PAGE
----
The Stewart’s restaurant building still stands, bought by Harry Connolly in 1945 for a dry goods and grocery store. In 1955 Archie Damron took ownership of the building, operating the Red Barn Café where Margaret Stewart had operated her famous restaurant.

After his café closed in 1964, Archie ran a TV shop and the new cable company from that historic building. The Damrons later moved to Arkansas.

Meanwhile another hotel was in the making. In 1908 the J. W. Boardmans sold their store at the corner of the old Pine Road to William and Clara Hilligas, along with their home just west of the store. In 1915 the Hilligas family expanded the house to become a boarding house called The Hilligas Hotel, while they built themselves a new house just west of that along with several small houses for rentals.

In June 1928 the hotel was sold to Mrs. Laura Netherlin, and subsequently to other owners, during which time it came to be called The Lone Pine Hotel. In 1950 Dallas and Anna Wilbanks purchased the hotel, and it remained in the Wilbanks family through several generations until the present time.

Back at the east end of Main Street, the McDonald store building across from the Pieper Saloon was sold to Mary Stadlmann in 1920. She expanded it into a hotel named The Payson Lodge, while Mart McDonald continued to operate a café in the hotel. Under the management of Mrs. Stadlmann it became a place of questionable enterprise. The multi-gabled lodge faced Main Street at the corner of today’s Bootleg Alley, but behind it were several small houses, or “cribs,” where Stadlmann’s “shady ladies” did their business. Documentation of this activity is hard to come by since “old-timers” born in the 1920s only heard rumors. Their parents would not discuss prostitution, so the stories remain in the shadows.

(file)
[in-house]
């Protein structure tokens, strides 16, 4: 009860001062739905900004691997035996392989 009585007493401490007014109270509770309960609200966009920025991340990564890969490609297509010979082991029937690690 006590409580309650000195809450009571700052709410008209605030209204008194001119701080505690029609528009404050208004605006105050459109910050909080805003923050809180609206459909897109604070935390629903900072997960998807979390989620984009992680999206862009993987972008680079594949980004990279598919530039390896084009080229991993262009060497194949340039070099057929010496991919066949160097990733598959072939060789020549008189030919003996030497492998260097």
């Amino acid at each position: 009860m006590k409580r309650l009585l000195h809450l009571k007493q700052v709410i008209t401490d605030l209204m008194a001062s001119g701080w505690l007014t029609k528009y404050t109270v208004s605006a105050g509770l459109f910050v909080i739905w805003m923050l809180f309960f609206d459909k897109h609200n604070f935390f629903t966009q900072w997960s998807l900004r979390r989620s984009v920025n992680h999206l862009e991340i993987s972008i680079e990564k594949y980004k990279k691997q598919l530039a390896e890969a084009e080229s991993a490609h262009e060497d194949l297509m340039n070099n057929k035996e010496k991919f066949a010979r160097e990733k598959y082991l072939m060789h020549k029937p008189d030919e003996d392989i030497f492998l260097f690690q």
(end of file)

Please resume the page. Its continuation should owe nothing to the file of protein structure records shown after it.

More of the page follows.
Theresa Boardman later recounted her memories of the Payson Lodge. “That’s the one that had the girls. Yeah, they were the bunch. Boy. They was going to fix this town, make an oolie-doolie out of it. But they didn’t.”[2]

Payson was saved from such blatant indiscretions when a suspicious fire burned down the lodge as well as the “cribs.” There were no fire inspectors to investigate the cause, and Mary Stadlmann was put out of business. Suggestions made over the years were that the Payson Lodge was not the only boarding house so engaged. Rooms above some of the saloons, such as the 16-to-1, were also suspect.

The next building on the Stadlmann property was The Pioneer Bar and Café. Its long, wide shaded porch and hitching post became a traditional gathering place during the 1940s. Grady and Nellie Harrison were the owners when the Pioneer burned down in 1952. Fred Joy erected there a red sandstone facade from rocks he had retrieved from the old Payson Commercial building. Joy died of a heart attack before he could complete a building behind the facade, although that stone wall was later used in the building that occupies the property today.

Next: Early Politics in Payson

[1] The Rim Country Museum in Payson’s Green Valley Park is designed as a replica of the old Herron Hotel. On Main Street, the Stewart-Herron complex was located at today’s addresses of 602, 604, and 606 Main Street.

[2] Oral history taken with Theresa Boardman by Ira Murphy. The tapes and transcripts of the Murphy oral histories are in the archives of the Rim Country Museum.

Comments

Tim Barrett 5 years, 3 months ago

Mr. Brown,

Thanks so much for these historical reflections. I grew up in Arizona and love it's rich history. My parents live in Payson, and it has always been my favorite Arizona town. I have many fond memories of fishing on the East Verde and Christopher Creek as well as Tonto Creek. Mr. John King and his wife. Mr. Gene Packard of Pine and his wife. And of course the "Worlds Oldest Continous Rodeo" in Payson!